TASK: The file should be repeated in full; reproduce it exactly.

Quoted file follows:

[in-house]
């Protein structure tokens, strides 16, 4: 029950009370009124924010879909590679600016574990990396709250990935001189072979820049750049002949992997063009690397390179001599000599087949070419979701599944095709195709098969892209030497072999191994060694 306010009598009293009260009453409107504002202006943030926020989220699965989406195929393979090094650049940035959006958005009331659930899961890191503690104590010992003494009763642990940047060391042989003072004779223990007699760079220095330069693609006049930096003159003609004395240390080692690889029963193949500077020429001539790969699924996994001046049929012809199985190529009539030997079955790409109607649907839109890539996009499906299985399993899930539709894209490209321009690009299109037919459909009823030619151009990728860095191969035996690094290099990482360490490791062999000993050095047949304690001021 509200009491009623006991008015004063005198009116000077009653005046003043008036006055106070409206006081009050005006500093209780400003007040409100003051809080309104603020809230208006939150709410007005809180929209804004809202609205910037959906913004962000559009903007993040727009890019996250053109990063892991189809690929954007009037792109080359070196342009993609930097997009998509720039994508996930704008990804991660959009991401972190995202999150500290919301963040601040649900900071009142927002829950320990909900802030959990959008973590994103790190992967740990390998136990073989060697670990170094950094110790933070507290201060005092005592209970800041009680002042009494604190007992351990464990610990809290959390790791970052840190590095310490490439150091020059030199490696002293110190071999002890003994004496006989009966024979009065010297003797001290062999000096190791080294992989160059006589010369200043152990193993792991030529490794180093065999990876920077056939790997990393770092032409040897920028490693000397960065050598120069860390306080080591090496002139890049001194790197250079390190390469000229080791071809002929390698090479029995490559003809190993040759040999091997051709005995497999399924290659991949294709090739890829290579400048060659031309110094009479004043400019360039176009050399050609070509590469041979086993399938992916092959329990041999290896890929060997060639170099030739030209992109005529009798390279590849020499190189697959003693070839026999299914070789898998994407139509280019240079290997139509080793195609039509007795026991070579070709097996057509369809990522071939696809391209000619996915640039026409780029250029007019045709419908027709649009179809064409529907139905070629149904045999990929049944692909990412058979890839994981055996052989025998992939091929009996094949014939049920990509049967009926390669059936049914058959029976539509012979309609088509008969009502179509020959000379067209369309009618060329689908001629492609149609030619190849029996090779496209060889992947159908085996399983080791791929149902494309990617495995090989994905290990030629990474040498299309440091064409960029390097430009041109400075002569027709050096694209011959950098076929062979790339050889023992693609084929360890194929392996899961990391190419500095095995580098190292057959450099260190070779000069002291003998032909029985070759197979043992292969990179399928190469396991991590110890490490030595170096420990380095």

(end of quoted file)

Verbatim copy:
[in-house]
């Protein structure tokens, strides 16, 4: 029950009370009124924010879909590679600016574990990396709250990935001189072979820049750049002949992997063009690397390179001599000599087949070419979701599944095709195709098969892209030497072999191994060694 306010009598009293009260009453409107504002202006943030926020989220699965989406195929393979090094650049940035959006958005009331659930899961890191503690104590010992003494009763642990940047060391042989003072004779223990007699760079220095330069693609006049930096003159003609004395240390080692690889029963193949500077020429001539790969699924996994001046049929012809199985190529009539030997079955790409109607649907839109890539996009499906299985399993899930539709894209490209321009690009299109037919459909009823030619151009990728860095191969035996690094290099990482360490490791062999000993050095047949304690001021 509200009491009623006991008015004063005198009116000077009653005046003043008036006055106070409206006081009050005006500093209780400003007040409100003051809080309104603020809230208006939150709410007005809180929209804004809202609205910037959906913004962000559009903007993040727009890019996250053109990063892991189809690929954007009037792109080359070196342009993609930097997009998509720039994508996930704008990804991660959009991401972190995202999150500290919301963040601040649900900071009142927002829950320990909900802030959990959008973590994103790190992967740990390998136990073989060697670990170094950094110790933070507290201060005092005592209970800041009680002042009494604190007992351990464990610990809290959390790791970052840190590095310490490439150091020059030199490696002293110190071999002890003994004496006989009966024979009065010297003797001290062999000096190791080294992989160059006589010369200043152990193993792991030529490794180093065999990876920077056939790997990393770092032409040897920028490693000397960065050598120069860390306080080591090496002139890049001194790197250079390190390469000229080791071809002929390698090479029995490559003809190993040759040999091997051709005995497999399924290659991949294709090739890829290579400048060659031309110094009479004043400019360039176009050399050609070509590469041979086993399938992916092959329990041999290896890929060997060639170099030739030209992109005529009798390279590849020499190189697959003693070839026999299914070789898998994407139509280019240079290997139509080793195609039509007795026991070579070709097996057509369809990522071939696809391209000619996915640039026409780029250029007019045709419908027709649009179809064409529907139905070629149904045999990929049944692909990412058979890839994981055996052989025998992939091929009996094949014939049920990509049967009926390669059936049914058959029976539509012979309609088509008969009502179509020959000379067209369309009618060329689908001629492609149609030619190849029996090779496209060889992947159908085996399983080791791929149902494309990617495995090989994905290990030629990474040498299309440091064409960029390097430009041109400075002569027709050096694209011959950098076929062979790339050889023992693609084929360890194929392996899961990391190419500095095995580098190292057959450099260190070779000069002291003998032909029985070759197979043992292969990179399928190469396991991590110890490490030595170096420990380095």